Courting Third-Party Blog Placements
Third-party “news and reviews” blogs are essential to most company’s marketing strategies. Think of these blogs as the online equivalent of magazine/newspaper articles and reviews; they function as an important information source for today’s Internet-savvy consumers.
Some of these sites are big, professional ones, staffed by professional writers. Others are smaller and less professional, run by hobbyists or just interested parties with opinions. Whatever the level of professionalism, you should consider these bloggers as part of the press, just as you do print writers; these bloggers function similarly in terms of informing the public, even if they don't necessarily share the same journalistic code as their print brethren.
Identifying Influential Blogs
What’s key about news and reviews blogs is that they write about developments in your industry, and as such become a regular source of information to interested consumers. In many instances, these blogs have supplanted traditional media in importance. This is why many companies have discovered that blogs send more traffic back to their sites than do traditional media.
Within any given industry or topic area, then, there are some blogs that are quite influential; they have a large readership that trusts the blogger's opinions. If such a blogger writes about your company or product, lots of trafficand, hopefully, salescan result.
What you need to do is determine which blogs your existing and potential customers read. That’s blogs, plural, because you’ll likely have to target several of them. There’s not one major blog that everyone in the country reads; it's more a network of small, focused blogs that are important to narrow groups of consumers. Your customers are apt to follow those blogs that concentrate on specific topics in which they're interested.
A mention in a well-known blog can have significant impactmore than you might think. That’s because bloggers are today’s power influencers. One kind word from a blogger about a given product functions as an endorsement and has a lot more impact than any advertisement you might target to that customer base. It's the ultimate in word-of-mouth promotion.
Why is this? It’s because regular followers of a blog come to know and trust the opinions of the person (or people) writing that blog. It's really a personal thing; the best bloggers become something like trusted friends.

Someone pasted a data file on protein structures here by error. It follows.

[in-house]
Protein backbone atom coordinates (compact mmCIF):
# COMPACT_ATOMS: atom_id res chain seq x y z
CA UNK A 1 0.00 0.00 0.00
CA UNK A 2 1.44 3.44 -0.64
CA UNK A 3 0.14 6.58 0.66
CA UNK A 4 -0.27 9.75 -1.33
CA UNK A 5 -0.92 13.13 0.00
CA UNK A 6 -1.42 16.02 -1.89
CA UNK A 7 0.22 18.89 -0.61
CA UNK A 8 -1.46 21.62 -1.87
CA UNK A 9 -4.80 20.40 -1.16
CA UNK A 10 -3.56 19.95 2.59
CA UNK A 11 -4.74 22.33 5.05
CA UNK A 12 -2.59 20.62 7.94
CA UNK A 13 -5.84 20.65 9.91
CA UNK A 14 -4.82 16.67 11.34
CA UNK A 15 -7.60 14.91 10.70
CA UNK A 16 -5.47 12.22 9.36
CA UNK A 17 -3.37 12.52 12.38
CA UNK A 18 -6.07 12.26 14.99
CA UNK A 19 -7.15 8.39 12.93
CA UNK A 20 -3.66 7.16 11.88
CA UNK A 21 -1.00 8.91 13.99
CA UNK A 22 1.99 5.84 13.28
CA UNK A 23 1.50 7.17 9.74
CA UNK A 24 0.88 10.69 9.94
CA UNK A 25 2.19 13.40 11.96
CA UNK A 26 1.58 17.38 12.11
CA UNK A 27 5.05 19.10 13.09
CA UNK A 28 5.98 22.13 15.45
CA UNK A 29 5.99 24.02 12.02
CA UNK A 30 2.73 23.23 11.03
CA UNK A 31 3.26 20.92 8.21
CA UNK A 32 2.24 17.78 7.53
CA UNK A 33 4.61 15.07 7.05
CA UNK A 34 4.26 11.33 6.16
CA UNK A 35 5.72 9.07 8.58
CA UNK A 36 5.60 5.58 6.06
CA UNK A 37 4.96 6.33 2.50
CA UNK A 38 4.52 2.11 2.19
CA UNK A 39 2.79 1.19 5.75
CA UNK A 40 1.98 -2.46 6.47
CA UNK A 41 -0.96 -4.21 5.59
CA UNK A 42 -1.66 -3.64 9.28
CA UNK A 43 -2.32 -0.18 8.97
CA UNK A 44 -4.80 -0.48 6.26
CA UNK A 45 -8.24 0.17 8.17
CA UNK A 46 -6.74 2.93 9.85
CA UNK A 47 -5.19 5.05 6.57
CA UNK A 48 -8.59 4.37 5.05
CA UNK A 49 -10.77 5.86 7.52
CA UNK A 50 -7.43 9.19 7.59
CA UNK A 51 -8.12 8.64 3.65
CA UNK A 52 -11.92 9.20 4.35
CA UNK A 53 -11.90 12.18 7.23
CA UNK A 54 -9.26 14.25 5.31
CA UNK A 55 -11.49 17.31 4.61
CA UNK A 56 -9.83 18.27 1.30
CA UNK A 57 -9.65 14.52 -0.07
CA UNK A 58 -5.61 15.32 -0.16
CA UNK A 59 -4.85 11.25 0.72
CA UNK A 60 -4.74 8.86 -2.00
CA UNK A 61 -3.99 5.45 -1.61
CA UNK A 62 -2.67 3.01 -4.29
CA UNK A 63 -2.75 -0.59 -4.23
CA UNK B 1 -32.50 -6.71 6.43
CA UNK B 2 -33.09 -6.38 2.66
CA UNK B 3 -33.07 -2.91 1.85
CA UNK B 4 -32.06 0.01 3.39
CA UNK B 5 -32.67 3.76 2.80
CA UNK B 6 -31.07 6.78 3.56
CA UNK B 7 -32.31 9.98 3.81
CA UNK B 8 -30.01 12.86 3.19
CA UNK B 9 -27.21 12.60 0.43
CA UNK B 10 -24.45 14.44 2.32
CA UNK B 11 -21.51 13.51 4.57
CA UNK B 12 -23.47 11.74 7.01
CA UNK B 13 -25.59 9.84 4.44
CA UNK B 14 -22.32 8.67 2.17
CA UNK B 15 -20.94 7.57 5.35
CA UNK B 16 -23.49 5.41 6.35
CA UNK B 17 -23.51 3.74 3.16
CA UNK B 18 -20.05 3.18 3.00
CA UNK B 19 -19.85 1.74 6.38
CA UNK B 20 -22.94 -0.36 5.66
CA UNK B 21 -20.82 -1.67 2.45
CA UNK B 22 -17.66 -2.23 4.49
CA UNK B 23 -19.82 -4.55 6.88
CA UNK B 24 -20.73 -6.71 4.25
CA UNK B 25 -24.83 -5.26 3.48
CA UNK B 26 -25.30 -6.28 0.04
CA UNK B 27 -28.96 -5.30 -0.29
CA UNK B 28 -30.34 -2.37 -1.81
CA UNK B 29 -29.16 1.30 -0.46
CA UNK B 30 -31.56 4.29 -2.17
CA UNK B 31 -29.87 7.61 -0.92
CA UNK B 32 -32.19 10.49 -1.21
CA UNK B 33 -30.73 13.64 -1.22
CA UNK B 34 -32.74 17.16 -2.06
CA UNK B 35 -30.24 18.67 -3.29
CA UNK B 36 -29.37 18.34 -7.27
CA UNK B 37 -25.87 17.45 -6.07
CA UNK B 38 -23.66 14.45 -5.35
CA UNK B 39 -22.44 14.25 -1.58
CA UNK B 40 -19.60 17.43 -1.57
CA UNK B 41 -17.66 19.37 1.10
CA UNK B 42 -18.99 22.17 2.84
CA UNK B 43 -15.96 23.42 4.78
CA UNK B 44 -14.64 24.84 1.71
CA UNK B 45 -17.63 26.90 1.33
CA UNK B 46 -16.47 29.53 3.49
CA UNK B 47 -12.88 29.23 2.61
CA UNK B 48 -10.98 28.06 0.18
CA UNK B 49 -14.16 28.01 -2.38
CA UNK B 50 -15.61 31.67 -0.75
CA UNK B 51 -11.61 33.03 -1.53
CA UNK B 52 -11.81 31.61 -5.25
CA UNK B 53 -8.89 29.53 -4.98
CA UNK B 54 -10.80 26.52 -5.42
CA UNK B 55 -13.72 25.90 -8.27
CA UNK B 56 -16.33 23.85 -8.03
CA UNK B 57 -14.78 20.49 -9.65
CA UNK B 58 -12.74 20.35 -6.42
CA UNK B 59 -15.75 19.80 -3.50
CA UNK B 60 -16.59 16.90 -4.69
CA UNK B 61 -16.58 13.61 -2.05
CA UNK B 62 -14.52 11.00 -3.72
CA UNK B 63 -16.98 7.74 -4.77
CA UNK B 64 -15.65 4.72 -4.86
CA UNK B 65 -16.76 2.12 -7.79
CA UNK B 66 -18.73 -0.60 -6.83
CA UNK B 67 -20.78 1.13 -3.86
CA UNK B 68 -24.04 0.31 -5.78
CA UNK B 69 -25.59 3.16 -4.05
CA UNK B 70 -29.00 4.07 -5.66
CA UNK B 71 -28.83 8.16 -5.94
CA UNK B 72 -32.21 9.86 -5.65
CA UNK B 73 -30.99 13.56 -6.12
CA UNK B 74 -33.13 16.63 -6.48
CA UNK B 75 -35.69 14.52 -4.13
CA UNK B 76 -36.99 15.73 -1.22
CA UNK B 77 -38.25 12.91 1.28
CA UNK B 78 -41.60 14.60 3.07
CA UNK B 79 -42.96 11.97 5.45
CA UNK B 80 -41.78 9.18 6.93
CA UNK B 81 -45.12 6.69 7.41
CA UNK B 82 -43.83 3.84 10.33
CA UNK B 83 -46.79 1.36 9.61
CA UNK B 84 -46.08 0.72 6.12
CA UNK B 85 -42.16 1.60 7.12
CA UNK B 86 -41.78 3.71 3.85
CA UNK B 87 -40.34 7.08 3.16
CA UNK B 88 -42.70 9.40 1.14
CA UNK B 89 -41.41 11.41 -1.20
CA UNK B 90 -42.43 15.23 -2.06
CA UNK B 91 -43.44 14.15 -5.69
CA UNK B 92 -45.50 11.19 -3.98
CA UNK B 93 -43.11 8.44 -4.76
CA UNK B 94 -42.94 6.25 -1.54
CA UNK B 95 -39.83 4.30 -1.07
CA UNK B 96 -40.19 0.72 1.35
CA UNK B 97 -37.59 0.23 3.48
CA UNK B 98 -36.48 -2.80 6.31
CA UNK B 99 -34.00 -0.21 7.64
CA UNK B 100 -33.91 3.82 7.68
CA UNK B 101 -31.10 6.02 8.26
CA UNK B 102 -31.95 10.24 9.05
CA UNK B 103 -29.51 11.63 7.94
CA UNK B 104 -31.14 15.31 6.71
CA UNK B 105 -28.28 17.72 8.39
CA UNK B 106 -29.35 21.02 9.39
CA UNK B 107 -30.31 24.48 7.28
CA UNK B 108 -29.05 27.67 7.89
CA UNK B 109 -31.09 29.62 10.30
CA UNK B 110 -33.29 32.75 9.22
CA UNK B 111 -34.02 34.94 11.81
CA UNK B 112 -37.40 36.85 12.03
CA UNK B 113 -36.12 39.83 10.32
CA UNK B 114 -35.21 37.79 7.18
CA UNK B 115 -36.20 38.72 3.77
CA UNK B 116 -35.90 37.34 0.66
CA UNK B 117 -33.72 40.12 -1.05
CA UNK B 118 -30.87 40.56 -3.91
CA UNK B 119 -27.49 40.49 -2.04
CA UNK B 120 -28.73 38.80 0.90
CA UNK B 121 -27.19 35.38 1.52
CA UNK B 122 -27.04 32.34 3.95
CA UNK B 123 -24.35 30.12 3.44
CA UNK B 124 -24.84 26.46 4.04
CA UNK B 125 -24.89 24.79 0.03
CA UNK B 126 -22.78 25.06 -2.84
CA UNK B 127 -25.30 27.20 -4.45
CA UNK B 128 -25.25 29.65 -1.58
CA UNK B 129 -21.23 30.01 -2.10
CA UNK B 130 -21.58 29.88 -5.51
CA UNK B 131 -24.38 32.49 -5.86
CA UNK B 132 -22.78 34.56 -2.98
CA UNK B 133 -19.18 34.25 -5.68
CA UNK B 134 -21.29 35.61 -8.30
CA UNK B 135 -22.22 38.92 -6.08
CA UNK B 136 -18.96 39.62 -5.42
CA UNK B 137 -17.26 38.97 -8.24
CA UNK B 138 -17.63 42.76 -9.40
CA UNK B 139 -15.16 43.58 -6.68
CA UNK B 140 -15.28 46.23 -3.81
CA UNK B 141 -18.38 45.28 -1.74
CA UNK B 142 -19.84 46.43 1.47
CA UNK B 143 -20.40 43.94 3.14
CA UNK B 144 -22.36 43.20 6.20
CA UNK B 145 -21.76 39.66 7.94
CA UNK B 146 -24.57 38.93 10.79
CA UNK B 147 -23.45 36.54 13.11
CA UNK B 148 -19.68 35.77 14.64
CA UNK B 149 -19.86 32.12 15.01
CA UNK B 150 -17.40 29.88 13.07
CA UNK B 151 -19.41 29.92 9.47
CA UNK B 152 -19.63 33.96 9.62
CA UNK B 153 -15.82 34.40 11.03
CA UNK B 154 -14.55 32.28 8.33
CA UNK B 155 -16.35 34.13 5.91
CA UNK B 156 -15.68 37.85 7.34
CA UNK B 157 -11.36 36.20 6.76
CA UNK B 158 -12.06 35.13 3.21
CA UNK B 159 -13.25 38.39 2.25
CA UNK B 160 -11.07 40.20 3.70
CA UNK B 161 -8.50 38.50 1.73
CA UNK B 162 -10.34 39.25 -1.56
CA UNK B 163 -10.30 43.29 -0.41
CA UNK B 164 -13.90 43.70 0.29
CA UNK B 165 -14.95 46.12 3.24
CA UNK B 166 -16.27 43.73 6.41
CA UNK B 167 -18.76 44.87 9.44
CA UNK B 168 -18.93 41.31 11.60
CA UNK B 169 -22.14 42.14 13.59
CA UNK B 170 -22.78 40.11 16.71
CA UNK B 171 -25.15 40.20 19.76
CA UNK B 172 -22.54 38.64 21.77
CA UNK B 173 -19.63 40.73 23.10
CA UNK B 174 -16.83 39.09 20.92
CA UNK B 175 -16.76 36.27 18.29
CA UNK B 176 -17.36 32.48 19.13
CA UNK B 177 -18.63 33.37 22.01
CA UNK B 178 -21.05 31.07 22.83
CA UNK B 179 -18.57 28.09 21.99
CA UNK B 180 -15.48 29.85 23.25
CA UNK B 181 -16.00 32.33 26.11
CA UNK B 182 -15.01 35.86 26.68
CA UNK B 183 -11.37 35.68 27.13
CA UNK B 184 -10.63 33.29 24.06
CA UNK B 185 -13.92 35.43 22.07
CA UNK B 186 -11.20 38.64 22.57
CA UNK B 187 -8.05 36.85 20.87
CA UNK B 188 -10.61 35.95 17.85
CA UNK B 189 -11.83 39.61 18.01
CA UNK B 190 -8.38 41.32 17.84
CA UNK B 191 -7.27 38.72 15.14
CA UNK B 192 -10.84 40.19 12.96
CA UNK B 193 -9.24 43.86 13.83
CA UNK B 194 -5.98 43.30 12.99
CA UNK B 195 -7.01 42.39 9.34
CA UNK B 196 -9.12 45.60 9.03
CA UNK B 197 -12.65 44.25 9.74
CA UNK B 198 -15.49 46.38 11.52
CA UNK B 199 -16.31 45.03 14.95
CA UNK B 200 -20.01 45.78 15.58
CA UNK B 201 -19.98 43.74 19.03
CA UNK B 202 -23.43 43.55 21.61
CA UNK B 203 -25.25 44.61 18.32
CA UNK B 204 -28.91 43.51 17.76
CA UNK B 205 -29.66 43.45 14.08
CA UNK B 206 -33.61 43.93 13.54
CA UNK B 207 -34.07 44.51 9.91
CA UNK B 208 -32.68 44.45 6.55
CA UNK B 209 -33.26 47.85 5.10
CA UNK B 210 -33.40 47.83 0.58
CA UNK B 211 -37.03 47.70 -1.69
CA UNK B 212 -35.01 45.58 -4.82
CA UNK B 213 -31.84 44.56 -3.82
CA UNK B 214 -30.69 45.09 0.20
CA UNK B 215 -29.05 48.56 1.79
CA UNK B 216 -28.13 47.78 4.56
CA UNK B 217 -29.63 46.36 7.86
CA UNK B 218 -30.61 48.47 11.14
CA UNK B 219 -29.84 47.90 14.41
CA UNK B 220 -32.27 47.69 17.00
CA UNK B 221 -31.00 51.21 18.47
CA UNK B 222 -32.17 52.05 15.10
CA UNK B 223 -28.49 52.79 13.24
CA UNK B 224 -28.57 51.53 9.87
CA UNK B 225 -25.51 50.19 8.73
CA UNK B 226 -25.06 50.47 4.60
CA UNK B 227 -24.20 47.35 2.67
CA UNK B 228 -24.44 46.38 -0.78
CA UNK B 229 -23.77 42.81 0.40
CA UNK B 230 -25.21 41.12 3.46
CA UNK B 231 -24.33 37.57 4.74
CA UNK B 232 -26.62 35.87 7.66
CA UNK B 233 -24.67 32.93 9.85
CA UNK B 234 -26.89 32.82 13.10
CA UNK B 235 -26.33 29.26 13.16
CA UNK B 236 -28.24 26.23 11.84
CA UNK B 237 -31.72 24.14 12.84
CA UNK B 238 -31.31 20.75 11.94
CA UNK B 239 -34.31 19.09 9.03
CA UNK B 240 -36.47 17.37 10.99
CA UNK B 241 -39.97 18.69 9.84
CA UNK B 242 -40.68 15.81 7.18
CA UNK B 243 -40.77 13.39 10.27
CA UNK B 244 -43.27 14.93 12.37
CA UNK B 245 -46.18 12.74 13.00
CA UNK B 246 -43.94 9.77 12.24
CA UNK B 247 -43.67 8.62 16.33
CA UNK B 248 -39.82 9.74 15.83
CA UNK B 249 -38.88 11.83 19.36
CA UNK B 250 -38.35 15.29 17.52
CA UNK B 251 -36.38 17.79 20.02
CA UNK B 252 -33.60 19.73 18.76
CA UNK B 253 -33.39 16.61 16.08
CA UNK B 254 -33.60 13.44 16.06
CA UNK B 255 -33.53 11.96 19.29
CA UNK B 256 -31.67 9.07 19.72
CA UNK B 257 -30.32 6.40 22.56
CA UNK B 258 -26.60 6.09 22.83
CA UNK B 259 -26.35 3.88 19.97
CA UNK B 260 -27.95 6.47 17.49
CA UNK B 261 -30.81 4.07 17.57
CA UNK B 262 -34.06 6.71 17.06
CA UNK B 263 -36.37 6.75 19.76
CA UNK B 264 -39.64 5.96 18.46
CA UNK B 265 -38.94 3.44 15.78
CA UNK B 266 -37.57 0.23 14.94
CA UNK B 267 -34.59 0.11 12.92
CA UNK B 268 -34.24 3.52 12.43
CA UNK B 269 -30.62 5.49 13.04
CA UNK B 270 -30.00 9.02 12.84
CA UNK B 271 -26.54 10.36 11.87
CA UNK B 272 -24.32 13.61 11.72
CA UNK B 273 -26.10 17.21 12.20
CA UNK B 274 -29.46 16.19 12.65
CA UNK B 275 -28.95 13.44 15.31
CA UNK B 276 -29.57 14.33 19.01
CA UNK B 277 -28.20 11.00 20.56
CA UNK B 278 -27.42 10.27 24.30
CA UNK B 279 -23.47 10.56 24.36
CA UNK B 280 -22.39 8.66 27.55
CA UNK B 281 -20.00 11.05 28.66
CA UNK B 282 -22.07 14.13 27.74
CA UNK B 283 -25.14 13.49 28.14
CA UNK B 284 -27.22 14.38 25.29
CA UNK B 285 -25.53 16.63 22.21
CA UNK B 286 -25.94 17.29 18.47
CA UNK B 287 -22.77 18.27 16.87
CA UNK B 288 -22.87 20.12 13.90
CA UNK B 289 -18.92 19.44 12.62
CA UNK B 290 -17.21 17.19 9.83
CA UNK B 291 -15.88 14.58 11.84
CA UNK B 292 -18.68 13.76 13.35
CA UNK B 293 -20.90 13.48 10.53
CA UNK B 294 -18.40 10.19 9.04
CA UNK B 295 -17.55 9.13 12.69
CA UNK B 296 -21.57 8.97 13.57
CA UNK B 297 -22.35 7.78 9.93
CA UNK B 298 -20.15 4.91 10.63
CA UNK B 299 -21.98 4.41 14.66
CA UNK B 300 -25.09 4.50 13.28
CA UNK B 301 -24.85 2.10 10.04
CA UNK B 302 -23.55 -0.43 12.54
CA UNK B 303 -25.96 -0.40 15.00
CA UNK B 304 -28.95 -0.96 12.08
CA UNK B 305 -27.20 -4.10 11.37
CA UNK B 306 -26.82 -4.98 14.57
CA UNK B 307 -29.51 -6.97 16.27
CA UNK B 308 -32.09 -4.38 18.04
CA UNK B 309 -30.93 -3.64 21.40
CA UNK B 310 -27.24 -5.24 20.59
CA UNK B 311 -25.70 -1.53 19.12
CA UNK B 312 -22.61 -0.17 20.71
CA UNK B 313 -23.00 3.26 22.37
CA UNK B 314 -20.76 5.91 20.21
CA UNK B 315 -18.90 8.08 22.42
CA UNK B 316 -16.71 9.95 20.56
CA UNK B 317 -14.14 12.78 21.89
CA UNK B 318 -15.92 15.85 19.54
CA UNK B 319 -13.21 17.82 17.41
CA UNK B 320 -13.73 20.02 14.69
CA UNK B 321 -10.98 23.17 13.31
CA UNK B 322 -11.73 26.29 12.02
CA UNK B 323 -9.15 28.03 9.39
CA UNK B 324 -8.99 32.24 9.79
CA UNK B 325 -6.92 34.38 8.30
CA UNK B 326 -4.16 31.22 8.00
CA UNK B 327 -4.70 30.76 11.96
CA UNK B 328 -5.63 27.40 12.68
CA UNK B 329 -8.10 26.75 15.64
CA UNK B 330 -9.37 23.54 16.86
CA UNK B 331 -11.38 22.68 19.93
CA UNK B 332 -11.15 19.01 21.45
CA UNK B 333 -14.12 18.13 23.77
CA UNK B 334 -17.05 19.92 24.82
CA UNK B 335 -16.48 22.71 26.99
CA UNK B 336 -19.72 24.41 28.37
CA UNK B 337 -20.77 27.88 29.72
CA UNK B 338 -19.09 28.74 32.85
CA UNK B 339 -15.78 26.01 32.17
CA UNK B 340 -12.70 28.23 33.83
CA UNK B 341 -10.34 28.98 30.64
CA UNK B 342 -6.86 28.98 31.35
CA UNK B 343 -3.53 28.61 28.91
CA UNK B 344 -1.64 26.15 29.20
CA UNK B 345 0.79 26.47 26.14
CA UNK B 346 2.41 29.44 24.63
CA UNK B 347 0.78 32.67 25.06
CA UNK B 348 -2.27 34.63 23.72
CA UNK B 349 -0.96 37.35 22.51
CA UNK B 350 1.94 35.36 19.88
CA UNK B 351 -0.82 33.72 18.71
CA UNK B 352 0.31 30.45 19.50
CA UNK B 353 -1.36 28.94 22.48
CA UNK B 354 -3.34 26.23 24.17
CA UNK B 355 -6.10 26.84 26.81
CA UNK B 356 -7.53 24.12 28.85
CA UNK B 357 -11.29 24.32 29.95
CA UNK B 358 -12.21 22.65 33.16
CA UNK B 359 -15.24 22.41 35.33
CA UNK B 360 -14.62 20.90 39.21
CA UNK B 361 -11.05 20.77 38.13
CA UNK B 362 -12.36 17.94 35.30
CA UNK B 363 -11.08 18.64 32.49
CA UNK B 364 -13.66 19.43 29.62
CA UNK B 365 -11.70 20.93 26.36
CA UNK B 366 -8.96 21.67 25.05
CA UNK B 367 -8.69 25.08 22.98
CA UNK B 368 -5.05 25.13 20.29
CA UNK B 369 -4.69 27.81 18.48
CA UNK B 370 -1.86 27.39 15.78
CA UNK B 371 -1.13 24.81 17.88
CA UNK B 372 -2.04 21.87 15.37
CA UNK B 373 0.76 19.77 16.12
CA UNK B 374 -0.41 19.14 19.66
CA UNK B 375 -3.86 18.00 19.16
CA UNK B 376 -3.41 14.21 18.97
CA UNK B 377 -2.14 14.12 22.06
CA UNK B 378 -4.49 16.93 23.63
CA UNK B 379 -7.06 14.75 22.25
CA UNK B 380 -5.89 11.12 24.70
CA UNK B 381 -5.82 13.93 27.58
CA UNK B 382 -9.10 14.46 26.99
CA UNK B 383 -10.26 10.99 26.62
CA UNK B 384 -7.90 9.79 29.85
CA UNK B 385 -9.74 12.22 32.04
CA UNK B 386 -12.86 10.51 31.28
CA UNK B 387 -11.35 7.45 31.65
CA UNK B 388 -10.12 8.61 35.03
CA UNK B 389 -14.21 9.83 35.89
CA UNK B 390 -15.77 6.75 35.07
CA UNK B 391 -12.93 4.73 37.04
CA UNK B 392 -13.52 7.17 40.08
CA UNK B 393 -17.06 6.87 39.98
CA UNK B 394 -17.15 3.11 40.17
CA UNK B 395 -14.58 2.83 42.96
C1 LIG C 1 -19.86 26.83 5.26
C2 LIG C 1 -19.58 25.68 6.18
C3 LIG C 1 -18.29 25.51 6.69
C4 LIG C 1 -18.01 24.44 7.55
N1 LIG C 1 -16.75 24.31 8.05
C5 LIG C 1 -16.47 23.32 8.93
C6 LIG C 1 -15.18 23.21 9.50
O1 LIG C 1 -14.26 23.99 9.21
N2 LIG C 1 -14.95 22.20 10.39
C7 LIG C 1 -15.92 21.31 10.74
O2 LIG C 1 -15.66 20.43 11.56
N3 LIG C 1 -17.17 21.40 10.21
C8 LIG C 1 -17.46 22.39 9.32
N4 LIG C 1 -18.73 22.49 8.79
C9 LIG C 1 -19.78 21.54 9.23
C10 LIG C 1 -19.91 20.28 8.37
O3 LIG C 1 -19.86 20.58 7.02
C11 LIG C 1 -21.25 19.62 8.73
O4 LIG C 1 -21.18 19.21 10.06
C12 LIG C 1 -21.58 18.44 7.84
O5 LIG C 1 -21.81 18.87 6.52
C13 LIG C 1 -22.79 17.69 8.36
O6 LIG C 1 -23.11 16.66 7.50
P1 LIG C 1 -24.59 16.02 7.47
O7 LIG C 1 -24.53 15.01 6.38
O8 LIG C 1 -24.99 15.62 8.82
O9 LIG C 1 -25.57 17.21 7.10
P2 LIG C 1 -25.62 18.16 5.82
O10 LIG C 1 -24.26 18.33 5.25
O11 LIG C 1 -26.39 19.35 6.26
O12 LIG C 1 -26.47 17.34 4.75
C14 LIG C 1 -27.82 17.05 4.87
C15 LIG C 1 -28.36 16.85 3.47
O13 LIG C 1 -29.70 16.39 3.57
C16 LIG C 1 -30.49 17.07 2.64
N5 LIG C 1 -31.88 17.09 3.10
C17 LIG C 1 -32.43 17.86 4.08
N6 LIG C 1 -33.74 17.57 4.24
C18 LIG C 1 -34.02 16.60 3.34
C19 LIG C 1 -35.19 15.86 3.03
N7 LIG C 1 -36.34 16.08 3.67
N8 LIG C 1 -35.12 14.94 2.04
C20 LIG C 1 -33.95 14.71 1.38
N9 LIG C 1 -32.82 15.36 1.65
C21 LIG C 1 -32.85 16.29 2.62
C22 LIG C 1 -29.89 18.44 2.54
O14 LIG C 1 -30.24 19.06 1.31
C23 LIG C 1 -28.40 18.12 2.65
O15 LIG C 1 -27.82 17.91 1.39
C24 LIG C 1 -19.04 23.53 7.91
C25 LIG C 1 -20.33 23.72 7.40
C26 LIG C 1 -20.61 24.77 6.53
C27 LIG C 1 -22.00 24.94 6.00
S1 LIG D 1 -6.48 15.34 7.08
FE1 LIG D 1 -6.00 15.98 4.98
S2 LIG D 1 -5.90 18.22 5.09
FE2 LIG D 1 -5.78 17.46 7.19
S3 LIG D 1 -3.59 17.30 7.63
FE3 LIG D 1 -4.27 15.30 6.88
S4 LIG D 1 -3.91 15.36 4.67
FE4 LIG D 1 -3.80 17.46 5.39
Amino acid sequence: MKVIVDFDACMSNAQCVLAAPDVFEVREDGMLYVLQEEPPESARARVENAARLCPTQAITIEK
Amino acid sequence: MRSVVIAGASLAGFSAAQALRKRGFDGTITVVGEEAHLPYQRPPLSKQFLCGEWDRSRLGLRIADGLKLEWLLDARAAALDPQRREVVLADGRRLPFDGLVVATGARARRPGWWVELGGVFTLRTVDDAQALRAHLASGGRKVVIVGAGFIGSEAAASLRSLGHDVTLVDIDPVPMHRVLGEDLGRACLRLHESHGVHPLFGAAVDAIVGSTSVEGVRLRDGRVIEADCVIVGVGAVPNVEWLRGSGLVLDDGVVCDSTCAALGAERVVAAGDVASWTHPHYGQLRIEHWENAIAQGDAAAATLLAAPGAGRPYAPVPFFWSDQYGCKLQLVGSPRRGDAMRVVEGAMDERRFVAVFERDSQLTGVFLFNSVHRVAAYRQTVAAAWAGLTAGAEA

For all these reasons, you need to develop and nurture a network of key contacts in the blogosphere and feed those contacts information that you want your customers and potential customers to hear. One good word from a major blogger can have a huge impact on your bottom line.
Giving Bloggers What They Need
You need to expend effort, then, to get in front of (and in the good graces of) the most influential bloggers. That means identifying these bloggers, of course, but also getting to know them, the same way your PR folks typically get to know the most important newspaper columnists or magazine reviewers. This sort of thing is done on a personal basis, not just by sending out press releases or their electronic equivalentalthough you still need to do that, of course, to hit the second- and third-tier bloggers. With the big guys, there's a lot of talking and cajoling involved; it's a relationship kind of thing.
As to what you send bloggers, a traditional printed press release or press kit won’t do the job. Instead, put together an electronic press kit, something you can send to bloggers via email. The email message itself should probably serve as the press release; use attachments to send product photos and other key items.
That email press release, by the way, should include a link back to whatever it is you're promoting. That could be your company's home page but more likely should be a dedicated landing page for this PR event. You want to send the blogger's followers to a web page that relates directly to whatever it is the blogger wrote; don't rely on generic links.
You should also include links to pictures and other media that the blogger can easily embed in his blog posts. Make it easy for bloggers to put together an informative post; don’t make them hunt for pictures and other information.
Naturally, you need to include your own contact information in the email, so the blogger can contact you directly for more information. Most bloggers want to personalize the information they present, which means you shouldn't expect exact regurgitation of your press releases. Instead, help bloggers turn your message into something unique to their blogs.
If you can get in front of these bloggers and get them to write about your products, you can then benefit from that implied endorsement. You can't always tell how many readers of a blog will act on the blogger's advice, but it's "free" placement that carries with it a legitimacy similar to true word-of-mouth marketing. Directing your PR efforts to these influential bloggers is every bit as important as cultivating traditional media contactsand perhaps more so. It's the kind of exposure you just can't get from paid media.